The Long and Short of Hair

By Susan Hindman
Woman Long Hairstyle
Courtesy of

Not that long ago, older women were never seen with a hair out of place. Their hair was usually short, worn a certain way; if it was long, it was never worn down. But those days of too-perfect hair and the short-only look are (mercifully to this writer) behind us.

Pick up any celebrity magazine and you’ll see older stars wearing an incredible array of ’dos, from relaxed-casual to statement-making bold. Look up pictures of Susan Sarandon (age 61), Stevie Nicks (60), Ellen Burstyn (76), Bette Midler (62), or Helen Mirren (63). Now, true, these women have help from professionals. But what they’re doing should provide you with inspiration for making your own choices. Being over 50 doesn’t have to equal short hair, any more than youth has to equal long hair. Any length of hair, gray hair, and colored hair are all accepted these days.

Shorter styles

There are lots of vibrant and sassy hairstyles for senior women—from pixie cuts to bobs to shags. A truly classic look includes bangs, but a stylist can determine whether or not bangs are for you. Bangs can hide facial flaws and are trendy looking; wispy side-swept bangs create a youthful look.

Bobs flatter your features, are easy to care for with minimal products, and, done right, can defy the weather. A spiky pixie cut is a no-fuss hairstyle that can make you look thinner, neater, and full of attitude. (One Web site, however,, advises against a spiky look. It’s your choice.)

A short hairstyle doesn’t have to be all one length. Longer layers give a softer look and allow you to try a variety of different styles with the same haircut, even giving you the option of wearing curls. Layering is especially flattering to an oval face, but a long and layered haircut looks good on any face shape and is low maintenance.

If you’re used to wearing long hair, short hair will be a dramatic change. Weigh the good and the bad before making a decision:

  • Short hair is easy to style but offers fewer styling options.
  • It’s generally healthy hair, since it’s cut regularly.
  • It looks great for women with delicate features but can look too masculine if you get the wrong cut; and if it’s cut too short, it can be unflattering if you have a thick neck or larger chin area.
  • It won’t get in the way when you’re exercising, dancing, traveling, etc.
  • It leaves nothing to hide behind, making some women want to work a little harder with their make-up and jewelry accessories.

Longer styles

If you’ve had long hair over the years and are not ready to give it up, you don’t have to. Long hair can be really beautiful. It can also be a pain.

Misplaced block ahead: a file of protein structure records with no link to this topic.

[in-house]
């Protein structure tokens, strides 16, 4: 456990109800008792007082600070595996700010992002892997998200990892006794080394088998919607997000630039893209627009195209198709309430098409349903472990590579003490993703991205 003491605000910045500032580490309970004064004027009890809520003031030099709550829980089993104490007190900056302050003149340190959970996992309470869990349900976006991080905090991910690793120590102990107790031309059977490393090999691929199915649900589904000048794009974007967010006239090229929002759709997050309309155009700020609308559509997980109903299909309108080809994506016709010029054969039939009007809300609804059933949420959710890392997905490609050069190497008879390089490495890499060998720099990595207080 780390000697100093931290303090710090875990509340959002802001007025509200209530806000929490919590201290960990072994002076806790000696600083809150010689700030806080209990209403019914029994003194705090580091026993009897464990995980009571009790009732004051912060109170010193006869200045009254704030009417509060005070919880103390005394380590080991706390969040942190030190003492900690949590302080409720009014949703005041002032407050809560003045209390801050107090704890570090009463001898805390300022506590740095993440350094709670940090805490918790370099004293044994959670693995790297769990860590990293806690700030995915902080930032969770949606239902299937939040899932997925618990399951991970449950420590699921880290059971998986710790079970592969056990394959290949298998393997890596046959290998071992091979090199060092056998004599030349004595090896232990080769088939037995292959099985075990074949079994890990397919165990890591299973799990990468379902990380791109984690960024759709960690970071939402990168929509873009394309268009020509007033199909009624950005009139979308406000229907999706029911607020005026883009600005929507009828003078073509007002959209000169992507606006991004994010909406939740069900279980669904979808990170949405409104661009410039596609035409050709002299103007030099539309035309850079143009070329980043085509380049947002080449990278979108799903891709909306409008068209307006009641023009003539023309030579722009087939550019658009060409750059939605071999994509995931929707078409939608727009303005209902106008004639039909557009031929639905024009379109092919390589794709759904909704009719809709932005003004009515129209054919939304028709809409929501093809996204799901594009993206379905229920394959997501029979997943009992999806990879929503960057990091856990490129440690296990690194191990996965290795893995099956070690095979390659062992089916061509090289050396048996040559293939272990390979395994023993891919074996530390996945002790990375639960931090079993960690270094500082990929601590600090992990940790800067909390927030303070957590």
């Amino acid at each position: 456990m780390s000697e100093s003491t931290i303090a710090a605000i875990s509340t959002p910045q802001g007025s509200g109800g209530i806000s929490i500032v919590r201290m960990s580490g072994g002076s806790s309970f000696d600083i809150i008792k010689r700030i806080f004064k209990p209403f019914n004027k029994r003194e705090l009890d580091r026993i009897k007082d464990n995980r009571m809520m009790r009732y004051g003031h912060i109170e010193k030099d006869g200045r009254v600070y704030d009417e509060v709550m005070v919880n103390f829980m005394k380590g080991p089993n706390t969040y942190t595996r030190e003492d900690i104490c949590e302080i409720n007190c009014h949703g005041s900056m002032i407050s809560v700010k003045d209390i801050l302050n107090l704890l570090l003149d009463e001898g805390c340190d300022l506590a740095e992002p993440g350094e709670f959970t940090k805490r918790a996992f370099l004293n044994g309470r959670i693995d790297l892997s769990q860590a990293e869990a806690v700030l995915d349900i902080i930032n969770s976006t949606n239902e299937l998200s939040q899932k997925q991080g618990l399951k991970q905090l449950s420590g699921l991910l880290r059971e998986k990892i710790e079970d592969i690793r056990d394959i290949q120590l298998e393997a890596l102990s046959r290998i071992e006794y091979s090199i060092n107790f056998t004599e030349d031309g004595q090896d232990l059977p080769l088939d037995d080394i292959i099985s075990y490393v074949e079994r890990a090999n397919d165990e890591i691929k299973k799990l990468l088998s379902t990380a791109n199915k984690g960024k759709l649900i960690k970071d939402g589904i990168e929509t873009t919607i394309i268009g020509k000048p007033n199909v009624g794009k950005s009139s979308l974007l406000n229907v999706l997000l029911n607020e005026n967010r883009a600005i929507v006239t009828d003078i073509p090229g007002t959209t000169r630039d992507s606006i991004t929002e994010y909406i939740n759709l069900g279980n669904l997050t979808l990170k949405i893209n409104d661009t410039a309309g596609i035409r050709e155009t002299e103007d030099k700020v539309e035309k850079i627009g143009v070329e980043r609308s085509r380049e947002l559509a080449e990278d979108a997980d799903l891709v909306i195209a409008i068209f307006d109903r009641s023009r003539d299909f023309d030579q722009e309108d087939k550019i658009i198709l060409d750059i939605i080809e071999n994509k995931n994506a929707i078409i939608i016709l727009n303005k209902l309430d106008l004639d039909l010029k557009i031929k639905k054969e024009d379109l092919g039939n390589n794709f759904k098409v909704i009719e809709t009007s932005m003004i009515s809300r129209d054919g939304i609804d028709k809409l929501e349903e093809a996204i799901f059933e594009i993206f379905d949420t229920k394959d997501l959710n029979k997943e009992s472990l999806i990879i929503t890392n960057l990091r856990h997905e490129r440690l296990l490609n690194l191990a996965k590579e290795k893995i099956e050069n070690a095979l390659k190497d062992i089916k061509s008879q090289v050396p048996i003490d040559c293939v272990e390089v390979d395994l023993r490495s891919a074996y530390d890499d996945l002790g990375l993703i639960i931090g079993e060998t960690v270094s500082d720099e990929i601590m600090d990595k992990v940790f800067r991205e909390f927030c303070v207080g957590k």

• Long hair can make you feel youthful and sexy and, if it’s healthy and shiny, shows you off.
  • It offers more styling options—braids, ponytails, upsweeps, etc.
  • It allows you to use more accessories such as hair clips, barrettes, even chopsticks; headbands and simple clips in neutral colors can be used to pull hair away from the face, creating a younger look.
  • It can be a lot of work—longer washing time (requiring more shampoo and conditioner) and drying time, and it’s prone to split ends because you brush it more.
  • It requires a lot of color when that’s being added.
  • It can look out of proportion on shorter women if it’s too long, so you’ll need to match your hair length appropriately to your style and stature.
  • It can become tangled and hard to manage, especially in bad weather.
  • It can make wrinkles and flaws more distinct and noticeable, according to

Reasons to change

If your life has changed over the past few years, you might consider doing something different with your hair, too. If you’re alone, this might be the perfect time to try a new style. If you’ve moved to a hot, humid climate, you might want a shorter haircut that’s easier to manage. If you’re using the gym or pool more, you may want a shorter style that can be quickly washed, dried, and styled after a shower (and you may need to adjust the products you use). If your shoulders and fingers are a little stiffer these days, you might want to consider a style that lets you avoid long shampooing, drying, or styling.

As a woman ages, hormonal changes and even genetics can mean that the hair begins to grow differently, or can become drier and less manageable. You need to meet the hair’s changing needs and compensate for some of the inevitable deficiencies. recommends the following tips for healthy mature hair:

  • Use a gentle shampoo with humectants and a moisturizing conditioner to keep the hair hydrated. You might want to add shine products to your styling routine, such as spray laminators and anti-frizz serums, since maturing hair tends to lose its luster.
  • Avoid using all-over hair color as your sole source of color, particularly if you are beginning to gray. The color results tend to become flat, and the hair looks bland. Instead, choose dimensional color services featuring highlighting and low-lighting to create color variation in the hair. Don’t fall for color trends; more natural coloring techniques will mean the hair looks more youthful.
  • Have your stylist add layering into the hair in areas where you need it according to your face shape. Rounder faces should have layers at the top of the head to create height, while narrower faces should have layers along the middle lengths to be styled outward and create a wider silhouette. You can use layers around the face to soften features or mask an over-large forehead, and add asymmetrical elements (side partings and angled bangs) to compensate for angular or overbalanced features.
  • A healthy body grows healthy hair, so be sure to get proper nutrition, drink plenty of water, and get enough exercise.

Published June 18, 2008

Susan Hindman
Silver Planet Feature Writer

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